The BJP has found this remark highly objectionable. Both its spokesmen, Nalin Kohli and Sambit Patra, expressed their anguish at the unsavoury portrayal of the President which, they felt, undermined the highest office of our land. They told the television viewers that the BJP was prepared to accept brickbats on account of the imposition of the Article 356 in Uttarakhand, but the party would not tolerate the erosion of the prestige of the institution of the presidency. When the anchors and other panelists reminded the BJP spokesmen that the President was amenable to the judicial review, these gentlemen waved the copy of the Constitution to argue that the Article 361 clearly envisaged the Presidential action immune from the judicial interference.
These party spokesmen were either ignorant or feigned ignorance about a spate of the Supreme Court judgements on this issue in the last two decades. It is true that for almost three decades after the enforcement of the Indian Constitution, the high courts had gone by the letter, not spirit, of the provision enshrined in Article 361 and had upheld the imposition of the President’s Rule on that ground. Instances abound. The Kerala High Court, in K K Aboo Vs Union of India case, refused to go into the constitutionality of the proclamation of the President’s Rule. In Rao Birinder Singh Vs State of Haryana case, the high court held that the President, while exercising power under Article 356, did not act on behalf of the Executive of the Union but in a constitutional capacity and hence exercise of the power by the President was not amenable to the jurisdiction of the court. In A Sreeramulu case, the court held that judicial review was barred for a proclamation under Article 356 as the presidential satisfaction is basically a political issue and the court did not want to go into what was patently a political question. Almost similar views were expressed by the Andhra High Court in Hanumantha Rao Vs State of Andhra Pradesh and by Orissa High Court in Bijayanand Patnaik Vs President of India case. It is noteworthy that none of these cases came up for consideration of the Supreme Court.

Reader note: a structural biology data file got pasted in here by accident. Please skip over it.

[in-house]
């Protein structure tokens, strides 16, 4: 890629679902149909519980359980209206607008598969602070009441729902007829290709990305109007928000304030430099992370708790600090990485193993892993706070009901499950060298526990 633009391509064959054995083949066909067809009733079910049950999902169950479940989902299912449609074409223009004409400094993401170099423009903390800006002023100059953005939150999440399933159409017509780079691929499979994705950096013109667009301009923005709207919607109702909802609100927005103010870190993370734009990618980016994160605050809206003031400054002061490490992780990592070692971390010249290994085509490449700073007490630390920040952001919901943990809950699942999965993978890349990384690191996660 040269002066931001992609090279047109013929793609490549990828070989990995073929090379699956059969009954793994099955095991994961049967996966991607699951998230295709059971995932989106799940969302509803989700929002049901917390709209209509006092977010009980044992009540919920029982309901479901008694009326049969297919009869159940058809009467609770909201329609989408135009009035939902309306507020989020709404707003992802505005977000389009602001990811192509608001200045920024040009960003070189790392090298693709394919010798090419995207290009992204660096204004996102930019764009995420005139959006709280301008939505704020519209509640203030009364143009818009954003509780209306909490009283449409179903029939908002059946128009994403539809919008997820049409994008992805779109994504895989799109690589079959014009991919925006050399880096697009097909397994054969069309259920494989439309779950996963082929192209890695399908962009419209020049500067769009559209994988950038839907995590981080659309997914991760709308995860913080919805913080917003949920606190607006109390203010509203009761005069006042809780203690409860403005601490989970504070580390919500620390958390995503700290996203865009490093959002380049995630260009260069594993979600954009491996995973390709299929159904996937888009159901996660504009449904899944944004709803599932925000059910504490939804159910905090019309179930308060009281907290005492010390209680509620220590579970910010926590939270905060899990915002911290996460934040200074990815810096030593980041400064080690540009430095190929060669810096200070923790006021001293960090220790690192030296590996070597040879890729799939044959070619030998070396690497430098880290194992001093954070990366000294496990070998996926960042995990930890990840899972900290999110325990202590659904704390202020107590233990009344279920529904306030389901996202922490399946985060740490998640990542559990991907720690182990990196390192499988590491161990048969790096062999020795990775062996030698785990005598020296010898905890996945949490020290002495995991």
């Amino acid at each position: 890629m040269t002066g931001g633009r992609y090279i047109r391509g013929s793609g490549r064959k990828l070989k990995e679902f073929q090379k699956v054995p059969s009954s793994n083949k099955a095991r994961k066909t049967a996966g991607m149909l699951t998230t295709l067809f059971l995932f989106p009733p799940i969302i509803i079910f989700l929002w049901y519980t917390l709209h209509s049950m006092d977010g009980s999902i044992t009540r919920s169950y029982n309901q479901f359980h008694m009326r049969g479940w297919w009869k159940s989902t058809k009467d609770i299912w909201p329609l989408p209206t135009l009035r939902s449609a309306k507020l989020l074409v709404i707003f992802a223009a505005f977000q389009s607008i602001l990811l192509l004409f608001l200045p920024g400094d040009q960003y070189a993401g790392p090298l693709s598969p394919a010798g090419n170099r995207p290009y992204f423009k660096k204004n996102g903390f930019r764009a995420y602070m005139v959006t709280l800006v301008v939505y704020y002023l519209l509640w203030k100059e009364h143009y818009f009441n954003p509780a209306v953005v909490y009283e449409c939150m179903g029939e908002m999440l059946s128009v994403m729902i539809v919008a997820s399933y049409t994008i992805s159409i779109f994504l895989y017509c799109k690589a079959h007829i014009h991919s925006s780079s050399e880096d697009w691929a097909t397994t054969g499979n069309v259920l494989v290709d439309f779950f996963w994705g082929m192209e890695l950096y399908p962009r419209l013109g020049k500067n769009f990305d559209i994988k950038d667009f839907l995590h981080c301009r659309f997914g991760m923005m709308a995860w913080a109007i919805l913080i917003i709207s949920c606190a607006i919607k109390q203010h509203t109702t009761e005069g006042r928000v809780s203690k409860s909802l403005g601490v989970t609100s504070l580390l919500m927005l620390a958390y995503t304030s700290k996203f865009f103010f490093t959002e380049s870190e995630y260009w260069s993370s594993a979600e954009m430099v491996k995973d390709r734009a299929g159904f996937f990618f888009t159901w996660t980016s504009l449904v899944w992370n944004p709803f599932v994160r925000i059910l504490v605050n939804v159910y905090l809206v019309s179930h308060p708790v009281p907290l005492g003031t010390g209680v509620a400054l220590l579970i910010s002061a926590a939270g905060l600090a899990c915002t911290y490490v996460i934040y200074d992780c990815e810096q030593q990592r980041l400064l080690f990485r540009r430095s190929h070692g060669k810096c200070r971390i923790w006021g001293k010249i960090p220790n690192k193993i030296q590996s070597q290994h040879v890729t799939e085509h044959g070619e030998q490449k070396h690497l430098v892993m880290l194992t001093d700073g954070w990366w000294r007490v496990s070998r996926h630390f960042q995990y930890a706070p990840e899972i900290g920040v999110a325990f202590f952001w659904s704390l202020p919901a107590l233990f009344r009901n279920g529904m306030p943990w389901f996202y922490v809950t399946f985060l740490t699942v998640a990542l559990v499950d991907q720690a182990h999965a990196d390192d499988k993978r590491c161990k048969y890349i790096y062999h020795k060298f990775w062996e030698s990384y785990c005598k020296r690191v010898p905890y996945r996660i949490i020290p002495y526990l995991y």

In 1977, the Supreme Court was approached when nine state governmentss were dismissed and fresh elections ordered by the Janata Party government at the Centre. The Supreme Court upheld the dissolution of the state assemblies, but for the first time, asserted that the President’s Rule can be subjected to the judicial review (contrary to the position hitherto taken by the High Courts). In Assam assembly dissolution case (Vamuzo Vs Union Of India), the Chief justice of the high court did not allow judicial review but his brother judge in the bench did say that judicial review option was available. In SR Bommai Vs Union of India case (1989), the full bench of the Karnataka high court held that Presidential proclamation was justiciable. In 1992, the Madhya Pradesh High court heard the case of the dissolution of the state assembly and for the first time in India’s constitutional history, the HC struck down the Presidential proclamation as unconstitutional.